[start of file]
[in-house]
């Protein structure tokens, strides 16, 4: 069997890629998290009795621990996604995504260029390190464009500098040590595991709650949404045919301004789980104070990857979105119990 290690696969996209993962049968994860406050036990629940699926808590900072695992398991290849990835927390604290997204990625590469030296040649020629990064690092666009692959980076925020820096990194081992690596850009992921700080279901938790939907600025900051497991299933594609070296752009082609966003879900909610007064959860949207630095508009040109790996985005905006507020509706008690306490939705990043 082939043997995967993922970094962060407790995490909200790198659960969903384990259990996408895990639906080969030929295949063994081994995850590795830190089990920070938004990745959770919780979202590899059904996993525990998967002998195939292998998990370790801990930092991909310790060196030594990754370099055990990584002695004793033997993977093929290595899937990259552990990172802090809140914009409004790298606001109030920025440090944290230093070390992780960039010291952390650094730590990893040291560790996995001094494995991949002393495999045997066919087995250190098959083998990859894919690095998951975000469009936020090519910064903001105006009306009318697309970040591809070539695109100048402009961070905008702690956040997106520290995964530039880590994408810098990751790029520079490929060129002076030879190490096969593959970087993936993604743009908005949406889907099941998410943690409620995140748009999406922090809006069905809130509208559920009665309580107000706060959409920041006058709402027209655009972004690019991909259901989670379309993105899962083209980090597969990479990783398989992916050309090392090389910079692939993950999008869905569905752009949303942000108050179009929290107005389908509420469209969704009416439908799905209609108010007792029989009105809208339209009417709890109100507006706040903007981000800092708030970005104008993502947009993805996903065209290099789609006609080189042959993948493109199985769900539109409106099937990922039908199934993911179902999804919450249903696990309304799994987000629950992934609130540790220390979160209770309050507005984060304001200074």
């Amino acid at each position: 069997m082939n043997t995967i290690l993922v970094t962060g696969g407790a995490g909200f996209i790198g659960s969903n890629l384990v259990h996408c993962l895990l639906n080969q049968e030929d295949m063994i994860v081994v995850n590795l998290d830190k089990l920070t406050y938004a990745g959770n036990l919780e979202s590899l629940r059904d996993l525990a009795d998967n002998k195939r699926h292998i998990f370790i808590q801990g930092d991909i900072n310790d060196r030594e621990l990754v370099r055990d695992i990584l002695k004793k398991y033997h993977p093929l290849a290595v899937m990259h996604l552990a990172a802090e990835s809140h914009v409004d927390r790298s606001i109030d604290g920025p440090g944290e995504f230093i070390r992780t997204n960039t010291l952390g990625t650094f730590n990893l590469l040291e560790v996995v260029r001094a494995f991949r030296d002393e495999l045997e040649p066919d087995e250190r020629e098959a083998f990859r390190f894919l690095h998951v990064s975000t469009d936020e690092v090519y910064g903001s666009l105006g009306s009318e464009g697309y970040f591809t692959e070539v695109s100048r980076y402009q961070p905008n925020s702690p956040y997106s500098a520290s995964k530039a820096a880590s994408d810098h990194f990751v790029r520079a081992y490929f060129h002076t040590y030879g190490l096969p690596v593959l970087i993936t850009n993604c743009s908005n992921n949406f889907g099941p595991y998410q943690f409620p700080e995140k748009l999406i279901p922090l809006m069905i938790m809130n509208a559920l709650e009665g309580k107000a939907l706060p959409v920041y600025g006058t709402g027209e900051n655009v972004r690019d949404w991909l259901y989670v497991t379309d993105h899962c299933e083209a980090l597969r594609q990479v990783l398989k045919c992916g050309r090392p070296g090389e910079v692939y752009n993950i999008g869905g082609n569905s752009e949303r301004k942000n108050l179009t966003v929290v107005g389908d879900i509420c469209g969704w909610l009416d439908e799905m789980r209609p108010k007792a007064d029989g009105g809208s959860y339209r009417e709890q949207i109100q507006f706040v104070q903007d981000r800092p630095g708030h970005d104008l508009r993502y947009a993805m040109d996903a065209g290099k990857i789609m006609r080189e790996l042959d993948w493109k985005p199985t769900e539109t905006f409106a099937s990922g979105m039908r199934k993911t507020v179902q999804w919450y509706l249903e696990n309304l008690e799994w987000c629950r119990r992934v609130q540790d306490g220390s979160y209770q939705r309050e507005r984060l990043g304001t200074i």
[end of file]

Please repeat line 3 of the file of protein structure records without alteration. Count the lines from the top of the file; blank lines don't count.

């Amino acid at each position: 069997m082939n043997t995967i290690l993922v970094t962060g696969g407790a995490g909200f996209i790198g659960s969903n890629l384990v259990h996408c993962l895990l639906n080969q049968e030929d295949m063994i994860v081994v995850n590795l998290d830190k089990l920070t406050y938004a990745g959770n036990l919780e979202s590899l629940r059904d996993l525990a009795d998967n002998k195939r699926h292998i998990f370790i808590q801990g930092d991909i900072n310790d060196r030594e621990l990754v370099r055990d695992i990584l002695k004793k398991y033997h993977p093929l290849a290595v899937m990259h996604l552990a990172a802090e990835s809140h914009v409004d927390r790298s606001i109030d604290g920025p440090g944290e995504f230093i070390r992780t997204n960039t010291l952390g990625t650094f730590n990893l590469l040291e560790v996995v260029r001094a494995f991949r030296d002393e495999l045997e040649p066919d087995e250190r020629e098959a083998f990859r390190f894919l690095h998951v990064s975000t469009d936020e690092v090519y910064g903001s666009l105006g009306s009318e464009g697309y970040f591809t692959e070539v695109s100048r980076y402009q961070p905008n925020s702690p956040y997106s500098a520290s995964k530039a820096a880590s994408d810098h990194f990751v790029r520079a081992y490929f060129h002076t040590y030879g190490l096969p690596v593959l970087i993936t850009n993604c743009s908005n992921n949406f889907g099941p595991y998410q943690f409620p700080e995140k748009l999406i279901p922090l809006m069905i938790m809130n509208a559920l709650e009665g309580k107000a939907l706060p959409v920041y600025g006058t709402g027209e900051n655009v972004r690019d949404w991909l259901y989670v497991t379309d993105h899962c299933e083209a980090l597969r594609q990479v990783l398989k045919c992916g050309r090392p070296g090389e910079v692939y752009n993950i999008g869905g082609n569905s752009e949303r301004k942000n108050l179009t966003v929290v107005g389908d879900i509420c469209g969704w909610l009416d439908e799905m789980r209609p108010k007792a007064d029989g009105g809208s959860y339209r009417e709890q949207i109100q507006f706040v104070q903007d981000r800092p630095g708030h970005d104008l508009r993502y947009a993805m040109d996903a065209g290099k990857i789609m006609r080189e790996l042959d993948w493109k985005p199985t769900e539109t905006f409106a099937s990922g979105m039908r199934k993911t507020v179902q999804w919450y509706l249903e696990n309304l008690e799994w987000c629950r119990r992934v609130q540790d306490g220390s979160y209770q939705r309050e507005r984060l990043g304001t200074i």